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RE: st: Re: st: Re: st: Re: st: Re: st: Re: st: RE: Truncated sample or Heckman selection‏


From   Ebru Ozturk <ebru_0512@hotmail.com>
To   <statalist@hsphsun2.harvard.edu>
Subject   RE: st: Re: st: Re: st: Re: st: Re: st: Re: st: RE: Truncated sample or Heckman selection‏
Date   Fri, 5 Oct 2012 19:38:04 +0300

Thank you very much for your help. I just would like to make sure that I understand you correctly. Also I am here to learn so please forgive me for asking many questions.

1. I restrict sample to innovating firms and the dependent variables that I am interested in are percentages therefore, you agree on that I should use fractional logit model.

2. I do not need to do Heckman sample selection even though I restrict my sample. I also want to mention that yes I do not have some Xs but I still do have other Xs for non-innovators which I use them as control variables.

3. Do you think using a different model puts me trouble?

4. I use Stata 10 so can I use fractional logit model? 

5. What about if I have a panel data? Is fractional logit model still applicable?

Ebru

----------------------------------------
> Date: Fri, 5 Oct 2012 16:21:40 +0100
> Subject: st: Re: st: Re: st: Re: st: Re: st: Re: st: RE: Truncated sample or Heckman selection‏
> From: njcoxstata@gmail.com
> To: statalist@hsphsun2.harvard.edu
>
> Isn't this the same question?
>
> It seems to me that you have two issues, which are independent of each other.
>
> 1. Your response is bounded [0,1] or [0,100], dependent on units.
>
> Joerg, Maarten and I all seem to agree that this is not censoring in
> any strong sense, as values outside the bounds are impossible in
> principle. Thus we don't think that tobit makes sense here.
>
> Daniel's argument appears to be that there is a important sense in
> which this can be considered as censoring. Thus he seems more open to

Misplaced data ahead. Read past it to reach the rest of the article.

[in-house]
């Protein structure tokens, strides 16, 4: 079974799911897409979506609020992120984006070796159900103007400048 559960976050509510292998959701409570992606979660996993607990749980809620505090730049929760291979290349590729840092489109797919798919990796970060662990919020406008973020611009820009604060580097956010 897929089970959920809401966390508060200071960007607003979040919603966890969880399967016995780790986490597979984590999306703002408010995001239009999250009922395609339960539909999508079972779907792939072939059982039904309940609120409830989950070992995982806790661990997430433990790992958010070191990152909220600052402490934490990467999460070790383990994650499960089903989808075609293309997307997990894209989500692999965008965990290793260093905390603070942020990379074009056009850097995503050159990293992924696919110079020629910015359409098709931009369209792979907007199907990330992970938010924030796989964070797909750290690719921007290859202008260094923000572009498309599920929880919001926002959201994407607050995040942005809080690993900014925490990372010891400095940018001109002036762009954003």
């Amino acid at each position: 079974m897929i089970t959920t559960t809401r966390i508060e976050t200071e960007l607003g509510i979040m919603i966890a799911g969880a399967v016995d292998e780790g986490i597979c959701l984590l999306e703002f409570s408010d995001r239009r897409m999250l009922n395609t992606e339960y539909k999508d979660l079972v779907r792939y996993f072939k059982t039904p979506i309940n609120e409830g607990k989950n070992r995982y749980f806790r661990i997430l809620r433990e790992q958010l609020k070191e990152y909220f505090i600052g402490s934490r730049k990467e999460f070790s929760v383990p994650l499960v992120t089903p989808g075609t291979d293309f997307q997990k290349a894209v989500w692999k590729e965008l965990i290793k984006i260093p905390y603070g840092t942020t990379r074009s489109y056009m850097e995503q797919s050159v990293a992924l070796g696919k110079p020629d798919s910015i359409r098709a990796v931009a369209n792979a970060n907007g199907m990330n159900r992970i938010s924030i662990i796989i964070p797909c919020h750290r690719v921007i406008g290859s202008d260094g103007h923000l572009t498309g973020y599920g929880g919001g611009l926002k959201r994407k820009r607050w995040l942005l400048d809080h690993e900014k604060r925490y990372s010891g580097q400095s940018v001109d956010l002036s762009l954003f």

> the idea that tobit makes sense.
>
> This is not an election and what is right is not determined by
> counting votes. As I don't understand Daniel's argument I certainly
> can't refute it.
>
> Personally I pay little attention to what's popular in the literature
> if I think it's wrong. It's good news for me: I have a chance to try
> to improve practice.
>
> 2. There is a question of what determines which firms do and which do
> not innovate. This is interesting and important and you should model
> it _if you have data to do so_. In your earliest posts in this thread,
> you seemed (to me at least) to imply that you have no other data on
> non-innovating firms with which to model selection, but you should
> know.
>
> This is just my summary. The others who have contributed to the thread
> may want to correct or complement it. Other people of course may have
> other views.
>
> If you are expecting that Statalist can act as a collective oracle
> that can tell you the _correct_ thing to do in your project, that is I
> suggest more than the list can deliver.
>
> Nick
>
> On Fri, Oct 5, 2012 at 3:29 PM, Ebru Ozturk <ebru_0512@hotmail.com> wrote:
> > My question was whether I should use Heckman sample selection as I restricted my sample to innovating firms only.
> >
> > After discussing with you, I also confused as I said before many papers used tobit regression and did Heckman correction and never seen fractional logit model in these papers such as Grimpe & Kaiser, (2010); Cassiman & Veugelers, (2006).
> >
> > These papers are saying that, the data is left censored as it includes many zeros. Also when I search for fractional logit model it says it is bounded between 0 and 1 but my dependent variable includes for instance, 0, 11, 13, 15, 25 values and so on.
> >
> > Maybe I am not very good at statistics but when I read papers they use tobit regression. Whey then?
> >
> > Ebru
> >
> > ----------------------------------------
> >> Date: Fri, 5 Oct 2012 15:02:22 +0200
> >> Subject: st: Re: st: Re: st: Re: st: Re: st: RE: Truncated sample or Heckman selection‏
> >> From: maartenlbuis@gmail.com
> >> To: statalist@hsphsun2.harvard.edu
> >>
> >> On Fri, Oct 5, 2012 at 1:53 PM, Ebru Ozturk <ebru_0512@hotmail.com> wrote:
> >> > I think there is a misunderstanding here. Yes, I have valid and meaningful values on my explanatory variables but when I restrict the sample to innovating firms. By restricting the sample I just exclude the firms that no activity toward innovation at all which I am not interested in them. So, in the restricted sample I can also observe Xs for 0s as my dependent variables are radical and incremental innovation.
> >> >
> >> > I hope it is clear now.
> >>
> >> Now I really don't understand your problem: Is it that you have a
> >> dependent variable that is a proportion and some of these proportions
> >> are 0? Than just use a fractional logit model (just -glm- with the
> >> -link(logit)- and the -vce(robust)- options). For such problems
> >> neither -tobit- nor -heckman- are appropriate nor is there any
> >> truncation going on.
> >>
>
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